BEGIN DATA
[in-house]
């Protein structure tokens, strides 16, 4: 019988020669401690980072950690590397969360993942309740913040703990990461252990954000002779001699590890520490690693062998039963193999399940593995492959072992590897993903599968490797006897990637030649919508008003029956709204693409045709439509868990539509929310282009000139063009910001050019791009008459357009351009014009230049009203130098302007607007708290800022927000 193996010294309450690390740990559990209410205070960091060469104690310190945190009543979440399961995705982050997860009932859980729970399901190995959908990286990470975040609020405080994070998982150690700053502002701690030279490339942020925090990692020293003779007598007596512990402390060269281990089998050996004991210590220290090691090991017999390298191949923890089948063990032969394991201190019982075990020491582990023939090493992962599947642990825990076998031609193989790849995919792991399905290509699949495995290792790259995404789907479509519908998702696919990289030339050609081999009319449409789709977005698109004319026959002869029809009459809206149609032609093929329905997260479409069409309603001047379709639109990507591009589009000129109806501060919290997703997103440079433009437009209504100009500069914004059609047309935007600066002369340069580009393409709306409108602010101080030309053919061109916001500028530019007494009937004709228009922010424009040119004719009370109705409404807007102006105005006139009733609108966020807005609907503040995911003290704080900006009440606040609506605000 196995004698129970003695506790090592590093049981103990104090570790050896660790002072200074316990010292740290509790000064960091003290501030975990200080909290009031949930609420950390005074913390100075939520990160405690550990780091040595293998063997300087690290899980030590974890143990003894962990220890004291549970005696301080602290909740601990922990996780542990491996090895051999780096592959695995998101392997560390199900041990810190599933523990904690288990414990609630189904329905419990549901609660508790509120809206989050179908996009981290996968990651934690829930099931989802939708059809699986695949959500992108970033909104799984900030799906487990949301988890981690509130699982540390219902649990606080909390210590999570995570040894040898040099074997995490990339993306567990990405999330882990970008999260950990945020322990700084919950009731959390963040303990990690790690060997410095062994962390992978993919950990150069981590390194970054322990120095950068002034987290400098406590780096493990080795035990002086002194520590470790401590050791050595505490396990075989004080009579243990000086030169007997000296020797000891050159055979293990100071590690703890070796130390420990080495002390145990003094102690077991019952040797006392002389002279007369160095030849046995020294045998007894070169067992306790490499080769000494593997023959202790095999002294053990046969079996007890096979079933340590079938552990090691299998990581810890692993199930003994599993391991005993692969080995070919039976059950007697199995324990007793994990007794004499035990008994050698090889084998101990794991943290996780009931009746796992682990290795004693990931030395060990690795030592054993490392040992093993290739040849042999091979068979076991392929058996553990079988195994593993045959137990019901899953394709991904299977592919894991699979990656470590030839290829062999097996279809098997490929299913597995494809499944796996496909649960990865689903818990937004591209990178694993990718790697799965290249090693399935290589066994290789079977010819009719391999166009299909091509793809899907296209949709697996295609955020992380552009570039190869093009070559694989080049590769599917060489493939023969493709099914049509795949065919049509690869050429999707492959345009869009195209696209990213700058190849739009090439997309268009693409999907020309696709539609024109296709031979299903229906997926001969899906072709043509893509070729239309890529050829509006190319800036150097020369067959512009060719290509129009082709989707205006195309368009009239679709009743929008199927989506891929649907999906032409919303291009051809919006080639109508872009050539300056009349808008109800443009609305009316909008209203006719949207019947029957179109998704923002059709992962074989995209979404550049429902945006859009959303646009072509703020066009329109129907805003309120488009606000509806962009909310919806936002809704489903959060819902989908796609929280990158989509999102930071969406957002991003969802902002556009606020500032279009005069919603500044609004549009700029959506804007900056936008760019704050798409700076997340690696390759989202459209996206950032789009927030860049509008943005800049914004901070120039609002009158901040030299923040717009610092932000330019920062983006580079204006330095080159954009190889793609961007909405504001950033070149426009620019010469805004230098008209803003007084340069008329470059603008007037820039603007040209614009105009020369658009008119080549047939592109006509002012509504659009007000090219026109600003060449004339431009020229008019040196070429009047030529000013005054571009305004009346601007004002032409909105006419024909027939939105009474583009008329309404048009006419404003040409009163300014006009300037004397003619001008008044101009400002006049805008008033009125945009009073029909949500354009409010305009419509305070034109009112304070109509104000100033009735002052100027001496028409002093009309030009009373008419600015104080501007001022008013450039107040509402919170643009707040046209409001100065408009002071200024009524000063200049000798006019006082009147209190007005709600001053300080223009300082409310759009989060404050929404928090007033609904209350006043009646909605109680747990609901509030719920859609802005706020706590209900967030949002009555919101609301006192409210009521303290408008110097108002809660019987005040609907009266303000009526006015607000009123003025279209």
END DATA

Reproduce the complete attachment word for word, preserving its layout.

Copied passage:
[in-house]
């Protein structure tokens, strides 16, 4: 019988020669401690980072950690590397969360993942309740913040703990990461252990954000002779001699590890520490690693062998039963193999399940593995492959072992590897993903599968490797006897990637030649919508008003029956709204693409045709439509868990539509929310282009000139063009910001050019791009008459357009351009014009230049009203130098302007607007708290800022927000 193996010294309450690390740990559990209410205070960091060469104690310190945190009543979440399961995705982050997860009932859980729970399901190995959908990286990470975040609020405080994070998982150690700053502002701690030279490339942020925090990692020293003779007598007596512990402390060269281990089998050996004991210590220290090691090991017999390298191949923890089948063990032969394991201190019982075990020491582990023939090493992962599947642990825990076998031609193989790849995919792991399905290509699949495995290792790259995404789907479509519908998702696919990289030339050609081999009319449409789709977005698109004319026959002869029809009459809206149609032609093929329905997260479409069409309603001047379709639109990507591009589009000129109806501060919290997703997103440079433009437009209504100009500069914004059609047309935007600066002369340069580009393409709306409108602010101080030309053919061109916001500028530019007494009937004709228009922010424009040119004719009370109705409404807007102006105005006139009733609108966020807005609907503040995911003290704080900006009440606040609506605000 196995004698129970003695506790090592590093049981103990104090570790050896660790002072200074316990010292740290509790000064960091003290501030975990200080909290009031949930609420950390005074913390100075939520990160405690550990780091040595293998063997300087690290899980030590974890143990003894962990220890004291549970005696301080602290909740601990922990996780542990491996090895051999780096592959695995998101392997560390199900041990810190599933523990904690288990414990609630189904329905419990549901609660508790509120809206989050179908996009981290996968990651934690829930099931989802939708059809699986695949959500992108970033909104799984900030799906487990949301988890981690509130699982540390219902649990606080909390210590999570995570040894040898040099074997995490990339993306567990990405999330882990970008999260950990945020322990700084919950009731959390963040303990990690790690060997410095062994962390992978993919950990150069981590390194970054322990120095950068002034987290400098406590780096493990080795035990002086002194520590470790401590050791050595505490396990075989004080009579243990000086030169007997000296020797000891050159055979293990100071590690703890070796130390420990080495002390145990003094102690077991019952040797006392002389002279007369160095030849046995020294045998007894070169067992306790490499080769000494593997023959202790095999002294053990046969079996007890096979079933340590079938552990090691299998990581810890692993199930003994599993391991005993692969080995070919039976059950007697199995324990007793994990007794004499035990008994050698090889084998101990794991943290996780009931009746796992682990290795004693990931030395060990690795030592054993490392040992093993290739040849042999091979068979076991392929058996553990079988195994593993045959137990019901899953394709991904299977592919894991699979990656470590030839290829062999097996279809098997490929299913597995494809499944796996496909649960990865689903818990937004591209990178694993990718790697799965290249090693399935290589066994290789079977010819009719391999166009299909091509793809899907296209949709697996295609955020992380552009570039190869093009070559694989080049590769599917060489493939023969493709099914049509795949065919049509690869050429999707492959345009869009195209696209990213700058190849739009090439997309268009693409999907020309696709539609024109296709031979299903229906997926001969899906072709043509893509070729239309890529050829509006190319800036150097020369067959512009060719290509129009082709989707205006195309368009009239679709009743929008199927989506891929649907999906032409919303291009051809919006080639109508872009050539300056009349808008109800443009609305009316909008209203006719949207019947029957179109998704923002059709992962074989995209979404550049429902945006859009959303646009072509703020066009329109129907805003309120488009606000509806962009909310919806936002809704489903959060819902989908796609929280990158989509999102930071969406957002991003969802902002556009606020500032279009005069919603500044609004549009700029959506804007900056936008760019704050798409700076997340690696390759989202459209996206950032789009927030860049509008943005800049914004901070120039609002009158901040030299923040717009610092932000330019920062983006580079204006330095080159954009190889793609961007909405504001950033070149426009620019010469805004230098008209803003007084340069008329470059603008007037820039603007040209614009105009020369658009008119080549047939592109006509002012509504659009007000090219026109600003060449004339431009020229008019040196070429009047030529000013005054571009305004009346601007004002032409909105006419024909027939939105009474583009008329309404048009006419404003040409009163300014006009300037004397003619001008008044101009400002006049805008008033009125945009009073029909949500354009409010305009419509305070034109009112304070109509104000100033009735002052100027001496028409002093009309030009009373008419600015104080501007001022008013450039107040509402919170643009707040046209409001100065408009002071200024009524000063200049000798006019006082009147209190007005709600001053300080223009300082409310759009989060404050929404928090007033609904209350006043009646909605109680747990609901509030719920859609802005706020706590209900967030949002009555919101609301006192409210009521303290408008110097108002809660019987005040609907009266303000009526006015607000009123003025279209």